On 23 April 1991 a new revised list was sent to the Registrar of Companies which now included Adi Mei Vikatoria Kainona Gauna, Fiji citizen, c/- FBC, Programmer; and James Michael Ah Koy, Fiji citizen, c/- Govt. House, Company director. Ah Koy served as Minister for Commerce, Industry, Trade, and Public Enterprises in the government of Prime Minister Rabuka from 1994 to 1997, when he became Minister for Finance, a position he held till his SVT Party lost the 1999 general election to Mahendra Chaudhry, ousted in the 2000 coup but who after the 2006 coup became Bainimarama’s short-lived Finance Minister.

Ah Koy (Sir) is presently Bainimarama’s ambassador to China. On 18 April, according to the company records, Ah Koy had resigned from Qeleni Holdings, even though the ‘Particulars’ was signed 23 April 1991.

In its ‘Form of Annual Return of a company Having a Share Capital’, Qeleni Holdings stated on 16 March 1993 as follows: Share Capital and Debentures – (a) Nominal Share Capital - $50,000 divided into 50,000 Ordinary shares of $1 each. (b) Issued Share Capital and Debentures: Number of shares of each class taken up to the date of this return (11 Ordinary) shares; Number of shares of each class issued subject to payment wholly in cash (11 Ordinary) shares; Number of shares of each class issued as fully paid up for a consideration other than cash: Nil.

Still earlier on and shortly after the inception of Qeleni Holdings, the company had informed the Registrar of Companies: Total number of shares of each class forfeited? Nil. Total amount paid (if any) on shares forfeited: Nil. Total amount of indebtedness of the Company in respect of all mortgages and charges which are required to be registered with the Registrar of Companies under the Companies Act: $735,115.

As required under the Companies Act, Qeleni Holdings had also stated that “We certify that the company has not since the date of* the last annual return issued any invitation to the public to subscribe for any shares of debentures of the company, and that “We certify that to the best of our knowledge and belief none of the shares of the company is held by a company which is not a private company and that which is a subsidiary of a company which is not a private company and that this has been the position at all times since the date of (the incorporation of the company/the last annual return).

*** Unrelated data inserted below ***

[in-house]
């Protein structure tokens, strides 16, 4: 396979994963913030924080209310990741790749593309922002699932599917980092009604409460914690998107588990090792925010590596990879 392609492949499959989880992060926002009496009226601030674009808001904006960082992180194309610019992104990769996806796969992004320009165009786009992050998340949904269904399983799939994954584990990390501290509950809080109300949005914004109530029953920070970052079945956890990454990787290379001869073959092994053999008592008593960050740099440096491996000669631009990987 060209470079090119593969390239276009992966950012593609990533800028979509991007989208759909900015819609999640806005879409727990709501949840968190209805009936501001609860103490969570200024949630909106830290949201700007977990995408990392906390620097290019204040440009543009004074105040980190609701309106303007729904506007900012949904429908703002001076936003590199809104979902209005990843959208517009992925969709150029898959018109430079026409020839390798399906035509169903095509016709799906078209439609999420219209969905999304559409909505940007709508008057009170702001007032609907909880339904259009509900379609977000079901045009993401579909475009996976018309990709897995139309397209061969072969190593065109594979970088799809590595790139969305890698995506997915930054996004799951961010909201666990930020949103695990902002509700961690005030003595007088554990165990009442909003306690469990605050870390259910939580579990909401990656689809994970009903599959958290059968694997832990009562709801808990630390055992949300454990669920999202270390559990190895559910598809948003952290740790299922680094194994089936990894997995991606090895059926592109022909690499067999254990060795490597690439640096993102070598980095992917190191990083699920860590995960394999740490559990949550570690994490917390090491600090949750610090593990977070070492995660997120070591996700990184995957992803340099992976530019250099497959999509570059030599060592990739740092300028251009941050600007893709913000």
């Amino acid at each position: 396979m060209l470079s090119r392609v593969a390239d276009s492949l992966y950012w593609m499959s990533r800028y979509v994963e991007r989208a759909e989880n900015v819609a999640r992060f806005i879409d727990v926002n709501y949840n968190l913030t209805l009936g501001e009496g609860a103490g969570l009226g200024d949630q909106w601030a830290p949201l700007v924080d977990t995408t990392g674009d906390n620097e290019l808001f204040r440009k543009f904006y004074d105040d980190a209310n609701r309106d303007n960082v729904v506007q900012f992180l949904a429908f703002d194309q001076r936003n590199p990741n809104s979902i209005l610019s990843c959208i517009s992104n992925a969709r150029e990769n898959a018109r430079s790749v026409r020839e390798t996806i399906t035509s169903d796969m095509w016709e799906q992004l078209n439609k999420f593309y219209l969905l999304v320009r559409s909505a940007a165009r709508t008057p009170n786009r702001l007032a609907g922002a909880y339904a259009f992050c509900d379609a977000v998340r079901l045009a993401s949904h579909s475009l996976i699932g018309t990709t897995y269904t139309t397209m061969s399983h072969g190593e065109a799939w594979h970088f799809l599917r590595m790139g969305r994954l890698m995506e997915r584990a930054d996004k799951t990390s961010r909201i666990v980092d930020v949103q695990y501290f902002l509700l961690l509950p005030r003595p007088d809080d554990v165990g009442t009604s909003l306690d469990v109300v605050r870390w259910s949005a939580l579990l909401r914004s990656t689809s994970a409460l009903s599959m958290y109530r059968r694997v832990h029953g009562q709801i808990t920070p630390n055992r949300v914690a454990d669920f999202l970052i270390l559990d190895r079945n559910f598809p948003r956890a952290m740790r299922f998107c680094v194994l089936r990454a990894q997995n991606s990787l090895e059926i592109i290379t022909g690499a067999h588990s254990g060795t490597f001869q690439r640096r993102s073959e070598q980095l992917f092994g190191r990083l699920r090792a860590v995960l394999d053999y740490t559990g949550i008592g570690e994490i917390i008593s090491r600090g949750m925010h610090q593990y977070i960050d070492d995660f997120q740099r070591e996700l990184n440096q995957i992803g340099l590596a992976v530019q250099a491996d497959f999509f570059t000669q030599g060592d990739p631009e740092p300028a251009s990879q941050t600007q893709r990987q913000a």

On 4 October 1993 the Registrar of Companies certified the following particulars relating to a ‘Mortgage, securing the sum of $250,000 dated the 26th day of February, 1993 given by QELENI HOLDINGS LIMITED and registered in accordance with the provisions of Part IV of the Companies Act has been varied to secure the sum of $763,000.00’.

National Bank of Fiji

Earlier, on 14 September 1993, Qeleni Holdings had provided the following ‘Particulars of Mortgage or Charge Created By A Company Registered in Fiji’.

Date and description of the instrument creating or evidencing the Mortgage or Charge:

26th day of February 1993

Amount secured by the Mortgage or Charge:

Umpstamped by $513,000 to cover advances totalling $763,000

Short particulars of the property mortgaged or charged:

Certificates of Title Nos. 15723, 15724 & 15725

Names, address and description of the mortgagee:

National Bank of Fiji, a body corporate having its head office at Suva, Fiji.

Note: A search of the Certificates of Titles on which Qeleni Holdings obtained $250,000 from the NBF reveals the following: No 15723 – Lot 30 on DP 3974, Serua, Viti Levu; No 1574 – Lot 30 DP 3974, Serua, Viti Levu and 15725 – Lot 32 on DP 3974, Serua, Viti Levu.

Basically, as Qeleni Holdings records reveal, on 26 February 1993, the company informed the Registrar of Companies: ‘We hereby certify that at a duly constituted meeting of the directors held on the 1st day of February 1993, the Company is hereby authorised to borrow and obtain further financial assistance and banking accommodation from the National Bank of Fiji of up to $250,000’.

It provided the three Certificates of Titles as guarantee for the loan.

Similarly, at another board meeting on 14 September 1993, it was resolved that ‘That the mortgage dated 26th day of February 1993 containing a first charge in favour of National Bank of Fiji over Certificates of Title Nos. 15723, 15724 & 15725 be upstamped by a sum of $513,000 to cover advances totalling $763,000’.